A mellow, magical mood descended upon the bridge and for some reason Jack decided to lecture us about how the canals also provided Venice with electricity. Although his explanation didn't make any sense to me the next day, at the time it was supremely profound. Witness the lights shining in the eyes of Jack's adoring girlfriend. Or was she just whacked out of her skull?

We continued, passing the Greek's place and hooking it across the sands to the rickety Venice Pier. As usual, there were fisherman gathered at the rails - during the summer it was a prime place to catch halibut. South of us, a few boats were making their way into the Marina Channel and to the north we could see the blackened remains of POP pier, lit up by the not so distant Santa Monica Pier.

Pacific Ocean Park was an old amusement park built out over the water that had more downs than ups over the years. Long ago Lawrence Welk had broadcast his radio show from the main building on the pier. Years later, the Jane Fonda movie - "They Shoot Horses, Don't They?" was filmed there. During my senior year in high school - at Mira Costa in Manhattan Beach - we used to flock to POP for the one dollar admission price. But after changing hands one time too many, it had burned down. Arson was suspected.

In fact, the prime suspect was among our group - the Mad Bomber, himself. We all looked at him as we filed along the Venice Pier boardwalk, unconsciously taking in the ruins of POP and the Mad Bomber's long stride as he headed toward the end of the pier.

The rumor in Pepperland was that the Mad Bomber had burned down POP. A few said he did for the money - the bankrupt owners had crossed his palms with silver. Most said he did it out of hippie civic duty - a kind of early "Monkey Wrench Gang" intervention on an offense against nature. I never thought the rumor was true, but if it had been true, I guarantee you that the Mad Bomber would have done it for altruistic motives. Money just wasn't his bag, you know?

Now, to understand what happened next, you have to put your mind back to the summer of 1971. The baby boom generation was at its youthful height. If you were my age, wherever you looked, there were hordes of other young people with similar ideas, clothes and music. Surfing was a big deal and during the day, the waters off the California coast were as crowded with boards and kids as any freeway was jammed with cars at rush hour.

When we set foot on the Venice Pier it was a balmy summer night and hundreds upon hundreds of kids were sprawled out on the beach, eating, drinking, making love and smoking a shit pot lot of dope. The air on the pier was so thick with the lovely smell of marijuana that it wasn't necessary to roll a joint. You just took a deep honk of the sea breezes, Venice style.

The three wise men of the Blue Meanie Apartments went into action. Roger got busy stuffing a light bulb into a balloon, while Jack reeled out thin strands of wire, which he attached to some batteries, then to the lightbulb. The Mad Bomber peeled the poncho from his burden, revealing a magnificent kite. They huddled over the contraption, doing this and that - all of which they hid from us.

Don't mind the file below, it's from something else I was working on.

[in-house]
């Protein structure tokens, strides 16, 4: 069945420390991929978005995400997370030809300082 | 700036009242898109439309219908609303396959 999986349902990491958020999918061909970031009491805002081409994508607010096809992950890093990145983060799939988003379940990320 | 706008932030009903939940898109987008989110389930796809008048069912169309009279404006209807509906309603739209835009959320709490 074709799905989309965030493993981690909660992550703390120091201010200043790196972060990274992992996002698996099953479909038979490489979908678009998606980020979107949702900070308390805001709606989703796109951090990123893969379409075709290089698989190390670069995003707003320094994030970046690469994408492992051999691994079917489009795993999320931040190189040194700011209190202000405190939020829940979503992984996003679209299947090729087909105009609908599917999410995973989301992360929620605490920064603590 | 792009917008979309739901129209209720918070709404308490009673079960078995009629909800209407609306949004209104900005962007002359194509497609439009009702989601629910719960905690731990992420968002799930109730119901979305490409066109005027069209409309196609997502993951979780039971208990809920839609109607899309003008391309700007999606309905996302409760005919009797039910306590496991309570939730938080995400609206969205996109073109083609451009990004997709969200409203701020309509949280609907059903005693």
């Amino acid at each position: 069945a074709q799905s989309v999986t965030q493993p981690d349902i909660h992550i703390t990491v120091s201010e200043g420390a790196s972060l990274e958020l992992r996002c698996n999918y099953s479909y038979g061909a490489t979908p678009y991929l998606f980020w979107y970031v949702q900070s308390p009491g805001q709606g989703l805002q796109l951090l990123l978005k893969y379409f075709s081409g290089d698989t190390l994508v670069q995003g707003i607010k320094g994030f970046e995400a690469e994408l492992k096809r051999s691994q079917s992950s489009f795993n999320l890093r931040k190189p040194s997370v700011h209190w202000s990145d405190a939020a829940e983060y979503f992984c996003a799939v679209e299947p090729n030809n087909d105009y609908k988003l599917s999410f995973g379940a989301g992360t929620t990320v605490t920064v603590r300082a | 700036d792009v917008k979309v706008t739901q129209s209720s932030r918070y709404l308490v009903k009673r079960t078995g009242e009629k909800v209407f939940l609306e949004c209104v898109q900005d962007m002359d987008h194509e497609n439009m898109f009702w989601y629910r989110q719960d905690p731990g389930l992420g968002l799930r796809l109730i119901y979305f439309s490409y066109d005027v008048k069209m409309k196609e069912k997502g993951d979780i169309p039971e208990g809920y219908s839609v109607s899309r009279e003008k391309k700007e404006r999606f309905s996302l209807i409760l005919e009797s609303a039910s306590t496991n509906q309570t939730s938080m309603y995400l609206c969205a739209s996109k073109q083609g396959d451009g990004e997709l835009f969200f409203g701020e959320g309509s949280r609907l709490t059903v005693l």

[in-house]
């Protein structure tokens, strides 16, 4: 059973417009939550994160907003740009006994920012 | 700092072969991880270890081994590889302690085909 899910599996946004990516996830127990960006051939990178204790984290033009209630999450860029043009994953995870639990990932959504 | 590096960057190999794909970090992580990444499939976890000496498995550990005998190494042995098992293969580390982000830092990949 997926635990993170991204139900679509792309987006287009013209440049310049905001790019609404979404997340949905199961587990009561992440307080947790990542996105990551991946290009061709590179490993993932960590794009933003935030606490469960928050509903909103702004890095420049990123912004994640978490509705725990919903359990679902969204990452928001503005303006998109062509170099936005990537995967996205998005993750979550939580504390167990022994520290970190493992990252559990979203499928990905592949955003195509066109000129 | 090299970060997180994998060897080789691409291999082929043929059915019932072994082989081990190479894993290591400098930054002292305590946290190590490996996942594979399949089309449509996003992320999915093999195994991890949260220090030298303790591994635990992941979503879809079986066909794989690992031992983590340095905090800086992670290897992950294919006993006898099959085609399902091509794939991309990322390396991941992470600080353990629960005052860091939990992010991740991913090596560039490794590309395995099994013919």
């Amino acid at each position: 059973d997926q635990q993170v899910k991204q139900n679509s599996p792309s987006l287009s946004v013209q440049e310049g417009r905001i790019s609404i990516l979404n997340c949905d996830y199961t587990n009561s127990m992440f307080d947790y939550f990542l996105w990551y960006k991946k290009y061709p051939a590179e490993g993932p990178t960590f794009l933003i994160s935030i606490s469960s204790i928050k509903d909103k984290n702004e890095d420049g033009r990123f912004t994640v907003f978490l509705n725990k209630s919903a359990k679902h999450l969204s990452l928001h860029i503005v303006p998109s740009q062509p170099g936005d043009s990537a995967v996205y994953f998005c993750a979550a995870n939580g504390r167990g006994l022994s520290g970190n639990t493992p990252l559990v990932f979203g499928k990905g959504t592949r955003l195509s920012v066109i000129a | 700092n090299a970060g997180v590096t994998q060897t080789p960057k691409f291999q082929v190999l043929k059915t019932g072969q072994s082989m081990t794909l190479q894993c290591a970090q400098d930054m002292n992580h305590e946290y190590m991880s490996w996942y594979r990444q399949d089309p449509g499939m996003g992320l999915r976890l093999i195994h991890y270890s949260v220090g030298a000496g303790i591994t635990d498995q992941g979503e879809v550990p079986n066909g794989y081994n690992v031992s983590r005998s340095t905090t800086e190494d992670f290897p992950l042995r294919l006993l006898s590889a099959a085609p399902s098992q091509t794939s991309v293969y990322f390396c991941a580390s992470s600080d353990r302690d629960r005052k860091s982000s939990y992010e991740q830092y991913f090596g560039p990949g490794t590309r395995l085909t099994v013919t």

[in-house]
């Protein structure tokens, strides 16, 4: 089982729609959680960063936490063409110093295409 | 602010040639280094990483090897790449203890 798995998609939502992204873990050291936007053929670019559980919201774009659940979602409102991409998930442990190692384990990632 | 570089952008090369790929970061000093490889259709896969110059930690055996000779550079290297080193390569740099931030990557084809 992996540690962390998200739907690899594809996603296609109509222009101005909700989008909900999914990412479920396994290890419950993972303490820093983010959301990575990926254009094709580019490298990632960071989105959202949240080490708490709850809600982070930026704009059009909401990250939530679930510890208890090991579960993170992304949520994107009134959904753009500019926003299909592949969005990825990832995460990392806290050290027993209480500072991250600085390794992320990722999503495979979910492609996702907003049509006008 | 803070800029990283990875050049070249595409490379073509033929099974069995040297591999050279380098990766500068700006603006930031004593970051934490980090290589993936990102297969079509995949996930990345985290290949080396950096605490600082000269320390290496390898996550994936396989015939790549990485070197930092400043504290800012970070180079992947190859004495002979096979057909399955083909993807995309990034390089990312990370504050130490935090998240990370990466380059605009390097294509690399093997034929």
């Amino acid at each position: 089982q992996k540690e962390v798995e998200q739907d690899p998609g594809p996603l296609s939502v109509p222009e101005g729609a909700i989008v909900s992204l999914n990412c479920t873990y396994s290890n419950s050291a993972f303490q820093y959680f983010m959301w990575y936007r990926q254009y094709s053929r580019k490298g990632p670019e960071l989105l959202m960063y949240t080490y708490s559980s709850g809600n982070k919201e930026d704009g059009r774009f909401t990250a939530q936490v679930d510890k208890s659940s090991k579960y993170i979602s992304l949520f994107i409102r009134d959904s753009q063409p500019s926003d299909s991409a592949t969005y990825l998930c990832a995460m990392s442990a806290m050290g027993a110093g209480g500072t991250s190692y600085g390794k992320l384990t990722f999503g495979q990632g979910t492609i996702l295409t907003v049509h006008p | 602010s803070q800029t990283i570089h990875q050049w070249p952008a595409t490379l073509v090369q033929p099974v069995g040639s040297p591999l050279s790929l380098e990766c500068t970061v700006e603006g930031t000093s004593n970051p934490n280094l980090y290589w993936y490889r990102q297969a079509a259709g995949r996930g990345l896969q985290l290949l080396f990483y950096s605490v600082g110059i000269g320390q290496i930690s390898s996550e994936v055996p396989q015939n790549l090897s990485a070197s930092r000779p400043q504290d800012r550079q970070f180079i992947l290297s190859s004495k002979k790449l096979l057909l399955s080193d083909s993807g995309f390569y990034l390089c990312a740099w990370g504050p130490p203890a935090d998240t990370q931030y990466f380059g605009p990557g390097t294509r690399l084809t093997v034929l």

Finally, it was time. They stepped back, holding the kite up high. Amazingly, the lightbulb was glowing inside the balloon. We were all very impressed. But the show was far from over.

Since Jack was the fleetest of foot, he was given the honor of launching the kite. He took off down the boardwalk and when Roger and the Mad Bomber thought he'd gotten up enough speed they threw the kite into the air. It soared into the night sky, the glowing balloon bobbing up and down. Then the breeze caught the kite, lifting it higher. Jack unreeled string as fast as he could, until the amazing contraption floated just off shore.

First one beach goer, then another, spotted the balloon.

The crowd gasped in amazement and a ghostly "Ohhhhh," floated across the beach.

Jack manipulated the string and the kite flew down toward the booming seas, then at last moment he sent the kite aloft again.

"Ahhhh," went the crowd.

He did that for awhile, the balloon swirling up high, then diving down, only to recover at the last minute.

Then the Mad Bomber shouted, "Hit it!" And Jack hit it, flipping a little switch.

Immediately there was a spectacular explosion and the balloon and kite shattered into fiery bits of light so bright that when they were gone you could still see them flashing in your mind.

"Ohhhh," said the crowd. "Ahhhh."

And Mrs. Mad Bomber turned to her husband, tears streaming down her face. "That's the nicest get out of jail present I ever fucking had," she said, throwing her arms around him.

It was an amazing evening. Made even better the next day when I got to work and the police reporter called in to say that people had swamped the Venice cop shop switchboard the night before with reports of UFO sightings just off the Venice Pier.

© 2005 Allan Cole, used with permission

© 2004 - 2010 Pat Hartman